*Variscite wolf with coral eyes by Zuni Wilfred Cheama
*Variscite cabochons cut by Gary Wilson
*Pearls, stick pearls
*Seed beads
*Sterling settings, earring posts, findings
*Signed, numbered, dated

Length: 19" - 24" (48 cm - 61 cm)
Centerpiece: 1.5" x 1.25" (4 cm x 3 cm)
Drop: 3.75" (9.5 cm)
Weight: 2.9 oz (81 gm)

Earring (larger): 7/8" (2 cm)
Earring weight (heavier): 4 gm (a nickel weighs about 5 gm)

Set #544
Necklace Sold
Earrings $175

Earrings only $175

Wolf Woman's Necklace and Earrings

Wolf Woman's Necklace
Wolf Woman's Necklace Detail
Wilfred Cheama Wolf
Wolf Woman's Necklace on model
Wolf Woman's Earrings
Wolf Woman's Necklace
Hover to zoom, Click to expand

Wolf Woman's Set includes a variscite wolf by the Zuni carver Wilfred Cheama, pearls and variscite cabochons. Anyone who has read my articles knows I am passionate about the natural environment and extremely critical of our ruthless depredations. As a trained biologist who did graduate work in systems ecology many years ago, I have come to appreciate some tiny bit of the incredible intricacy of the web of life. We ignore this intricacy at our peril. Dead set against this world view is the world view of many ranchers who want to feed and clothe us by grazing non-native species on vast tracks of our precious public and private lands and who suffer economic hardship due to the depredations of top carnivores like the wolf. Ranching is an incredibly difficult activity, fraught with dangers and economic hardship, one can certainly understand why ranchers are concerned. There may be more to it... Biblically the wolf is depicted as a fierce and dangerous animal, although curiously there are no stories in the Bible of actual wolf attacks, as we have for example for the lion which took David's lamb. The Druid Animal Oracle includes the shadow as one of wolf's attributes. Do these metaphors for evil lurking in the dark reside deep in our unconscious and somehow allow people to justify gunning down exhausted wolves after pursuing them on snowmobiles and from helicopters? I submit that while the metaphor is useful for self examination, it has nothing to do with the actual animal. When we project our fears outward, does it ever solve our problem?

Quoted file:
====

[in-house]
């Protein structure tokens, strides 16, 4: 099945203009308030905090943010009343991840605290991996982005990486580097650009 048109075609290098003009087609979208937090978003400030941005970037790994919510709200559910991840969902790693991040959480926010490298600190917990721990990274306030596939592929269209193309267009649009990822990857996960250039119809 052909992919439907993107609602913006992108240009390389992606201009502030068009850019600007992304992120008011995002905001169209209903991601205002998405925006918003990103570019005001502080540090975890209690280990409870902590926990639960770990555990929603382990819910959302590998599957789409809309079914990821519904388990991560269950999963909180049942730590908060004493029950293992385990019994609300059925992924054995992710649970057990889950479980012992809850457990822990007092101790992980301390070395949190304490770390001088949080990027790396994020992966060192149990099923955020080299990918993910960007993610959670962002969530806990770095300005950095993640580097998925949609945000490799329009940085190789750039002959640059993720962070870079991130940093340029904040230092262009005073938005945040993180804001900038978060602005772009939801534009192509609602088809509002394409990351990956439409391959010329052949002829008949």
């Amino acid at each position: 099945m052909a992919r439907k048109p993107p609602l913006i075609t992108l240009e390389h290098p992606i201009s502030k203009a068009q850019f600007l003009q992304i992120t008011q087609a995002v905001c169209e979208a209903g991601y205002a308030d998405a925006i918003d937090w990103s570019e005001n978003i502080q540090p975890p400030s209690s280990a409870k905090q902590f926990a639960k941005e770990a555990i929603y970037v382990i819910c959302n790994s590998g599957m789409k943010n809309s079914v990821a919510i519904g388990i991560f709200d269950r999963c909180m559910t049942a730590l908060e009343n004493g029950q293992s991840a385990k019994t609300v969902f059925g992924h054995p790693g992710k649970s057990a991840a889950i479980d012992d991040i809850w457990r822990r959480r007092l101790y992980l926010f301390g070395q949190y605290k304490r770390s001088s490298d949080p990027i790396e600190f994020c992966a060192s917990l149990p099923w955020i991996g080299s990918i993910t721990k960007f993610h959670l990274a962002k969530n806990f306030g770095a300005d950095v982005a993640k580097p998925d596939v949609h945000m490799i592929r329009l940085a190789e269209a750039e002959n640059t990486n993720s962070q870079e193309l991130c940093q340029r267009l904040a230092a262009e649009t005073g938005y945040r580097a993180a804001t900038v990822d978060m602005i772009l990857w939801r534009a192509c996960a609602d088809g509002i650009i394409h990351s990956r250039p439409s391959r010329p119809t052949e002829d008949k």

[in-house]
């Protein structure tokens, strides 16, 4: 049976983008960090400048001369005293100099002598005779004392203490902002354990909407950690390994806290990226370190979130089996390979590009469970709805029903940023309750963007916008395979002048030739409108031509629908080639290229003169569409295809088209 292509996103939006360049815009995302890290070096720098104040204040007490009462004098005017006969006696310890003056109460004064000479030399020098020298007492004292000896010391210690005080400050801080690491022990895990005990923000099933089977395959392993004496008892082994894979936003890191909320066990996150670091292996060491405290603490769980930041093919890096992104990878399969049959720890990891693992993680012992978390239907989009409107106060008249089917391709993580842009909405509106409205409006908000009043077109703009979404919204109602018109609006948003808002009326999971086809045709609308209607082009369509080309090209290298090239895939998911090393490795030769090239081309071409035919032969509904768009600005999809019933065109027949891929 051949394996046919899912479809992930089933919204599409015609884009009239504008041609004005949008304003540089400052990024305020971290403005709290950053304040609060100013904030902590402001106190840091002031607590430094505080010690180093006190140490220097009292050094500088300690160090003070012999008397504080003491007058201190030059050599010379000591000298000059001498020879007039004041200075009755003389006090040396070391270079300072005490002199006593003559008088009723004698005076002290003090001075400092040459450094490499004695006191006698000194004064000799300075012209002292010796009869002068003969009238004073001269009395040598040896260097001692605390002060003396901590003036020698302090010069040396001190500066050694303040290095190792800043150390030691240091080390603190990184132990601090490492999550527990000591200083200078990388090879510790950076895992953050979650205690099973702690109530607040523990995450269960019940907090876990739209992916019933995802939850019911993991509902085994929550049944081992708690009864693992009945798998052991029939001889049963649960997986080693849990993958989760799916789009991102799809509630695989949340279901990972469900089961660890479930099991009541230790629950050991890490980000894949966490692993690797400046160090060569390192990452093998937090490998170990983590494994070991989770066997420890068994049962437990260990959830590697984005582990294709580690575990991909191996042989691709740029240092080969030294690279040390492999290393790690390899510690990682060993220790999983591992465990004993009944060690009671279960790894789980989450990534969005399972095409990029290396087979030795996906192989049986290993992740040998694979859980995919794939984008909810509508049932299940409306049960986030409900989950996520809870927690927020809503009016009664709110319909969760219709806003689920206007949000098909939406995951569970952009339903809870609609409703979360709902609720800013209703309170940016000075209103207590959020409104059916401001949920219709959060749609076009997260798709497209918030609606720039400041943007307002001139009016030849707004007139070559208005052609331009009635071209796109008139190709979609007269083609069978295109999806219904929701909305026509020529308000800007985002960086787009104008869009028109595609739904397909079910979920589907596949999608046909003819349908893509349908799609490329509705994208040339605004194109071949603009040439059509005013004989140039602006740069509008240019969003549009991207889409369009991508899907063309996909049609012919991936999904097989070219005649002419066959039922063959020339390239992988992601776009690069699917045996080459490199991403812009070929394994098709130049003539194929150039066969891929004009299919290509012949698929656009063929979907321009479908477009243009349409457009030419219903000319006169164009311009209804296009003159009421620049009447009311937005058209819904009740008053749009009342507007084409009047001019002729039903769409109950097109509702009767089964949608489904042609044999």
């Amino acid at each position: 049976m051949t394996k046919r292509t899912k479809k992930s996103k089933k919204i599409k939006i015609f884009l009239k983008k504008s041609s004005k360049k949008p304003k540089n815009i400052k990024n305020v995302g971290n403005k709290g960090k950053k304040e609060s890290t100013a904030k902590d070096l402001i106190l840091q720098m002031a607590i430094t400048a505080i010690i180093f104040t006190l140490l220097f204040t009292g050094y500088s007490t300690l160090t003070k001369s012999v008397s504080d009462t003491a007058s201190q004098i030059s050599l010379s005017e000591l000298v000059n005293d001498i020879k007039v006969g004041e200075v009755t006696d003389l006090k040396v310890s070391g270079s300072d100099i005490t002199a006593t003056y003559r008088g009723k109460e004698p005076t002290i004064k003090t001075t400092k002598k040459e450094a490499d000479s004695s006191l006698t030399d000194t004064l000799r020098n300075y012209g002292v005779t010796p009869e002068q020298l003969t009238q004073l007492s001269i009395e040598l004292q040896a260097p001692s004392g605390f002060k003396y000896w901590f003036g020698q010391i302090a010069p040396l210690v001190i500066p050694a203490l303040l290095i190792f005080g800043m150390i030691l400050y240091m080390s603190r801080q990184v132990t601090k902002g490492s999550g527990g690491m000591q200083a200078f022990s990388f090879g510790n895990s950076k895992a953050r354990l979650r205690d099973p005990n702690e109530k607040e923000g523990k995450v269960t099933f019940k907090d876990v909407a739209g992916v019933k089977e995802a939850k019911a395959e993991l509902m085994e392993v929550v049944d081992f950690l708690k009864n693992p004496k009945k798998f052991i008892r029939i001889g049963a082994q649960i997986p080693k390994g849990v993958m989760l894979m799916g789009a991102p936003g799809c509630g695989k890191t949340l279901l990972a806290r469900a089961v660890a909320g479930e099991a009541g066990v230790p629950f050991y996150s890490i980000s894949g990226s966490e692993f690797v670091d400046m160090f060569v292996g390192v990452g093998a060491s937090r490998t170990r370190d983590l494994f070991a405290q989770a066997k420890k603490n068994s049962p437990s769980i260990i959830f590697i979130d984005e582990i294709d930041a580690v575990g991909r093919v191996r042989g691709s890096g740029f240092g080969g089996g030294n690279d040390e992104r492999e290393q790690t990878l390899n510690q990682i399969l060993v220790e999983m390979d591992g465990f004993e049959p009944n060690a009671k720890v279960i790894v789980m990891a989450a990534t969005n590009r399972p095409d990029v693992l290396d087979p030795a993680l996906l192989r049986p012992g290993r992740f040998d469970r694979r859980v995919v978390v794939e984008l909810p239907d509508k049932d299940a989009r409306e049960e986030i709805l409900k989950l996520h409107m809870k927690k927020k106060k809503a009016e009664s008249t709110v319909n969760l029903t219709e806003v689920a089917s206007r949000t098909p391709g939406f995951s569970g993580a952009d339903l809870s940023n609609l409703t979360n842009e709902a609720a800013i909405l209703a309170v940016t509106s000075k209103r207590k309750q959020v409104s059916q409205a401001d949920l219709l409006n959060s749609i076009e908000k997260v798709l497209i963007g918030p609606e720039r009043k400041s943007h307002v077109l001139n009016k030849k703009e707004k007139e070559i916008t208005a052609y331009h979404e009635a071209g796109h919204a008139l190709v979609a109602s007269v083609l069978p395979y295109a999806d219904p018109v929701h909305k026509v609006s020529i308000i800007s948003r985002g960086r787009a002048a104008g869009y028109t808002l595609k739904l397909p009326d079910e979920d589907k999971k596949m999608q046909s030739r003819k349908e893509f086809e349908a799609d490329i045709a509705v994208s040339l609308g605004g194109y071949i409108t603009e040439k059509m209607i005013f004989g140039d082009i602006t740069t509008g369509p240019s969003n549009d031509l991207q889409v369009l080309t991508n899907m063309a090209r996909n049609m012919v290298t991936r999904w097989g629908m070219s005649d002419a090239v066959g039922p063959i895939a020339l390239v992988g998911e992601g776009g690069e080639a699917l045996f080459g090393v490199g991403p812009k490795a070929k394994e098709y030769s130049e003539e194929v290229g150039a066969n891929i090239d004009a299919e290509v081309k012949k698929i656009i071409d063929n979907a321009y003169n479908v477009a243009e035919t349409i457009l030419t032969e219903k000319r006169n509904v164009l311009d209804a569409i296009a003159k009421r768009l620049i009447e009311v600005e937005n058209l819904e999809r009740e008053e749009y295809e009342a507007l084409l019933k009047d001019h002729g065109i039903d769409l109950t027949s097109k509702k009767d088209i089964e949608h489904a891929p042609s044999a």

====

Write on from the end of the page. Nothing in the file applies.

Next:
The organization Defenders of Wildlife, which came to public attention for its campaigns against 1080 and inhumane leg-hold traps, has for many years sought compromise solutions including importing herding dogs to protect livestock (a strategy used since time out of mind in Europe) and offering money to compensate ranchers for wolf kills. As a result of years of effort a fragile compromise allowed the reintroduction of the gray wolf to Yellowstone starting in 1995. Critical to the compromise was the ridiculous classification of the animals as an "experimental, non-essential" species. Today we are beginning to see the amazing results. Prior to the reintroduction, the aspen and cottonwood populations in Yellowstone had crashed. Wetlands had dried up because the beavers had vanished; amphibian and fish populations had been devastated. This was the result, apparently, of an overload of elk which, lacking predators, stood around on river banks and ate all the tree seedlings. There were way too many elk and in addition to eating everything in sight, they damaged the fragile riparian soils. Further, coyote populations surged in the absence of wolves, but coyotes are unable to take down elk and so satisfied themselves with beaver and smaller prey. Do you begin to sense how delicately the ecosystem was balanced before we killed all the wolves? Now that the wolves are back, the beavers have returned, wetlands are being restored naturally, rare amphibians are once again having a chance. Elk populations have been reduced to more normal levels, and they don't spend all day standing around crushing the riverbanks in plain view of wolves anymore. Furthermore, it is unlikely that the wolf populations will burgeon out of control-- Mowat (see below) showed that wolves (unlike elk and many humans) adjust their reproductive rate to accord with available resources. Yes there is still enormous controversy, but you can probably tell where my heart lies.